The Moving Blade

The Moving Blade

by Michael Pronko

NOOK Book(eBook)

View All Available Formats & Editions

Available on Compatible NOOK Devices and the free NOOK Apps.
WANT A NOOK?  Explore Now
LEND ME® See Details


When the top American diplomat in Tokyo, Bernard Mattson, is killed, he leaves more than a lifetime of successful Japan-American negotiations. He leaves a missing manuscript, boxes of research, a lost keynote speech and a tangled web of relations.

When his alluring daughter, Jamie, returns from America wanting answers, finding only threats, Detective Hiroshi Shimizu is dragged from the safe confines of his office into the street-level realities of Pacific Rim politics.

With help from ex-sumo wrestler Sakaguchi, Hiroshi searches for the killer from Tokyo’s back alley bars to government offices, through anti-nuke protests to the gates of an American naval base. When two more bodies turn up, Hiroshi must choose between desire and duty, violence or procedure, before the killer silences his next victim—and the past.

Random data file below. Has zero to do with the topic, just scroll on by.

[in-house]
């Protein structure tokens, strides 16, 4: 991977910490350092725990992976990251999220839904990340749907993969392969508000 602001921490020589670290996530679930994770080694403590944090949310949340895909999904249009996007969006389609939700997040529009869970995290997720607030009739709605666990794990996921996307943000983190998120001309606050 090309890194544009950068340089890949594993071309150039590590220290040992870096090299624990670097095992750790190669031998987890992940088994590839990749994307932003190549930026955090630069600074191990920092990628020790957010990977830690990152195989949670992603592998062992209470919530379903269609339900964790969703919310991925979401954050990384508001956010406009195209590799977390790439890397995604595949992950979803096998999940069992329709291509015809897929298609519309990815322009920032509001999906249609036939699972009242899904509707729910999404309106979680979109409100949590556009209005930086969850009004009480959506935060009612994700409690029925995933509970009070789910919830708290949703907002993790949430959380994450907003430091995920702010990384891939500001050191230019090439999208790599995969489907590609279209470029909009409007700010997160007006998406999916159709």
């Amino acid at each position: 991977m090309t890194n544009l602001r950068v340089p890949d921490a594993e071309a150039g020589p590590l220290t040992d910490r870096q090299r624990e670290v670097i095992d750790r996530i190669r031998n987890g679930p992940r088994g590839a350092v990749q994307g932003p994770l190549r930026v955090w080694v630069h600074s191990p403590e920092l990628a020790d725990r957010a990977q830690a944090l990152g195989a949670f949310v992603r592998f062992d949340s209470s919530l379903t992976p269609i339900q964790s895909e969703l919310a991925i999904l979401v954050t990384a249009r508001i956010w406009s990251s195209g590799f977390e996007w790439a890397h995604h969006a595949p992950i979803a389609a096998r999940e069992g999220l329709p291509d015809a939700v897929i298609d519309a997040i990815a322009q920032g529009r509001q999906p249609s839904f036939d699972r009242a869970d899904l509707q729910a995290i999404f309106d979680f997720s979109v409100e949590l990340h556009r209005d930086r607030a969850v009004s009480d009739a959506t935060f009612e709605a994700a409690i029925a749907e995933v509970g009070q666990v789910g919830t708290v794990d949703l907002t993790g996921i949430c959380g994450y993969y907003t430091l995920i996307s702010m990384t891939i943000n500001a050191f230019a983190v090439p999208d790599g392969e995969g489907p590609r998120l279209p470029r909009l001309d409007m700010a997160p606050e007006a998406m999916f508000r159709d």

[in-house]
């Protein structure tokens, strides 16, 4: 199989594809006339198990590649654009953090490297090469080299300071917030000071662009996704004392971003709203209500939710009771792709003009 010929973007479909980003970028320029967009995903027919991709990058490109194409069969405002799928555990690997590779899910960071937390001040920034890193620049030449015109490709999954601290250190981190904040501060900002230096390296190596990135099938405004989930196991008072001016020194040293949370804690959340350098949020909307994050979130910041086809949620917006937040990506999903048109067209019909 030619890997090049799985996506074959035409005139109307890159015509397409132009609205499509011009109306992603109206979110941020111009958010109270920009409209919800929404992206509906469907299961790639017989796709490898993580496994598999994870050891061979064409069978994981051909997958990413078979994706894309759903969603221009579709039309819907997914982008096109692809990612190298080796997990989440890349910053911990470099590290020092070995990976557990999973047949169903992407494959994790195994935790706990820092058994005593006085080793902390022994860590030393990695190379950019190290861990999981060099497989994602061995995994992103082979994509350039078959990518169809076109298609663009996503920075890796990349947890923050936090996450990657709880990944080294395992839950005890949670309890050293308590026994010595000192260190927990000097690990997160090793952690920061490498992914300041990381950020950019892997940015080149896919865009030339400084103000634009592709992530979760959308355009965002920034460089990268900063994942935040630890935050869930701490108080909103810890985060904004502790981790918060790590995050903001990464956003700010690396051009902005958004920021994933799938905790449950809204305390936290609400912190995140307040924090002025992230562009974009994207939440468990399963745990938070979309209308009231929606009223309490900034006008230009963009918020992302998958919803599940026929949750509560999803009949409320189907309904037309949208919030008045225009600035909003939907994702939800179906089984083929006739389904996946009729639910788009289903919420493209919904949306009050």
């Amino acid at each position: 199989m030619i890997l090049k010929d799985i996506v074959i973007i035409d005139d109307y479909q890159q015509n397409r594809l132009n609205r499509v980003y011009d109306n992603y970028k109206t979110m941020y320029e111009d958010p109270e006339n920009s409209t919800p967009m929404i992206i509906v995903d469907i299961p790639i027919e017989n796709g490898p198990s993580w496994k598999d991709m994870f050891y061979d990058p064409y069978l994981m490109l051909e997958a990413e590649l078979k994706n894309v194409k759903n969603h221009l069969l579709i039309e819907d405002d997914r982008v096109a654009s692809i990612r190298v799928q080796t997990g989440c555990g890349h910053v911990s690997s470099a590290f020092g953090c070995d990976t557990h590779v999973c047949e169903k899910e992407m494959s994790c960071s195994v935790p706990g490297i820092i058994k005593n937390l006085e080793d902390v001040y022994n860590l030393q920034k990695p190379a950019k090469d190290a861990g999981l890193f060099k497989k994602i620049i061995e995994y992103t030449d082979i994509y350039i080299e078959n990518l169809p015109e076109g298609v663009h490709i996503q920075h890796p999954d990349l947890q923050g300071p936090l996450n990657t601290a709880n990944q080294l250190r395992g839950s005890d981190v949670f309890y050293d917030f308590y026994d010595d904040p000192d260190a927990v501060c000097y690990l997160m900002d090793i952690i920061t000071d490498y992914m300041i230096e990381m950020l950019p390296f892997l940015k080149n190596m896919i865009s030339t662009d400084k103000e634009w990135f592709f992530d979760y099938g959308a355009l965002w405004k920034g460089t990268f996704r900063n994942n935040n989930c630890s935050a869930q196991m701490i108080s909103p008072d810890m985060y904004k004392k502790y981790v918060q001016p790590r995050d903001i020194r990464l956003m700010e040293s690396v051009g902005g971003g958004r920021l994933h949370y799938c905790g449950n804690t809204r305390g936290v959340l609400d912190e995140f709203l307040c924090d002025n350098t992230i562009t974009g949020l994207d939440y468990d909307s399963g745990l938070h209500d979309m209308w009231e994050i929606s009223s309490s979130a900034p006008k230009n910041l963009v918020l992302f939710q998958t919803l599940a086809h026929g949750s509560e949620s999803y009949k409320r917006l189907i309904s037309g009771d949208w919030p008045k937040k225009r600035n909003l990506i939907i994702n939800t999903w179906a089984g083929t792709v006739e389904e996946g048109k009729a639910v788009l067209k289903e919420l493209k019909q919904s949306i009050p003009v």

THE MOVING BLADE is the second in the Tokyo-based Detective Hiroshi series by award-winning author Michael Pronko.

Product Details

BN ID: 2940155837671
Publisher: Michael Pronko
Publication date: 12/28/2018
Sold by: Smashwords
Format: NOOK Book
Sales rank: 57,156
File size: 810 KB
Age Range: 18 Years

About the Author